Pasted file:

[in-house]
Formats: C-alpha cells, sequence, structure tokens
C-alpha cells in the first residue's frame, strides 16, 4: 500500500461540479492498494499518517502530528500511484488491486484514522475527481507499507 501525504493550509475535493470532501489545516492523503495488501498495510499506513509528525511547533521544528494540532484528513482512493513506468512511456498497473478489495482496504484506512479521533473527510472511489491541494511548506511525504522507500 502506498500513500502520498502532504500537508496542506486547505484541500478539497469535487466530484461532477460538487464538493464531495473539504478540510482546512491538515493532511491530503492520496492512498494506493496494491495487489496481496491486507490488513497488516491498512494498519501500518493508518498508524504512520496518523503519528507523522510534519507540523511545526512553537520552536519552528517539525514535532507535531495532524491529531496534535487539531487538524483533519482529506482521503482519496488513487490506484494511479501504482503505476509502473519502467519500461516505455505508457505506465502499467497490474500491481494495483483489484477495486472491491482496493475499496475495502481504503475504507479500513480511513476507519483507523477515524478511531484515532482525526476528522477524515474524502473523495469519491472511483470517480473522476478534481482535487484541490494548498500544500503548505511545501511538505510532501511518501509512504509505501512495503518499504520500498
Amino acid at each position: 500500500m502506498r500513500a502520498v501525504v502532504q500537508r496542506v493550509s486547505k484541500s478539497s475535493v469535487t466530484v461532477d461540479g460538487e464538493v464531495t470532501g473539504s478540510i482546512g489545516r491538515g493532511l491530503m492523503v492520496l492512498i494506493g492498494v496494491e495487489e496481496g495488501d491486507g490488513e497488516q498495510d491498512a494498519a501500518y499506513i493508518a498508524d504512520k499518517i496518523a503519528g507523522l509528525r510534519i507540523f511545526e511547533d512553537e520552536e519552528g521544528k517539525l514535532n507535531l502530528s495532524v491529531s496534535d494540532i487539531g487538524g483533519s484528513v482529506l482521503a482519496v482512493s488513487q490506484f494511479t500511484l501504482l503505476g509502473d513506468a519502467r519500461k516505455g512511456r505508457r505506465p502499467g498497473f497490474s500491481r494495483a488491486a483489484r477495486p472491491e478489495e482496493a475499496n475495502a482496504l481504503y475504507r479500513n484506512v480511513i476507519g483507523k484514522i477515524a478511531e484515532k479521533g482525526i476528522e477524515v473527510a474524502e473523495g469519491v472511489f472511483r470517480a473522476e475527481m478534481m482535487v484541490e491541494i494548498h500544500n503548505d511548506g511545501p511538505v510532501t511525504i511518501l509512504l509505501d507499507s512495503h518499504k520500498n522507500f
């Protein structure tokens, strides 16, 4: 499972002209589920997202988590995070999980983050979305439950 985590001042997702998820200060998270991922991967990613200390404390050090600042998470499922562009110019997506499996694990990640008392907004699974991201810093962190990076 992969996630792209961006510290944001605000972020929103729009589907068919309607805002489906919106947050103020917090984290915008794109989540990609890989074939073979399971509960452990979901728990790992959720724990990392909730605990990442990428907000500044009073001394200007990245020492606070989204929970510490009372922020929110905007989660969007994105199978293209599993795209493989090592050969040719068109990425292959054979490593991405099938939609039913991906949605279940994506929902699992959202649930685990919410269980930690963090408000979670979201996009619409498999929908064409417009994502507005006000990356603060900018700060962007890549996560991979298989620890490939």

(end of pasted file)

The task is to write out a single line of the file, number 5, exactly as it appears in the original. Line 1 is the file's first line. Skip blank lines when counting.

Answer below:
């Protein structure tokens, strides 16, 4: 499972002209589920997202988590995070999980983050979305439950 985590001042997702998820200060998270991922991967990613200390404390050090600042998470499922562009110019997506499996694990990640008392907004699974991201810093962190990076 992969996630792209961006510290944001605000972020929103729009589907068919309607805002489906919106947050103020917090984290915008794109989540990609890989074939073979399971509960452990979901728990790992959720724990990392909730605990990442990428907000500044009073001394200007990245020492606070989204929970510490009372922020929110905007989660969007994105199978293209599993795209493989090592050969040719068109990425292959054979490593991405099938939609039913991906949605279940994506929902699992959202649930685990919410269980930690963090408000979670979201996009619409498999929908064409417009994502507005006000990356603060900018700060962007890549996560991979298989620890490939």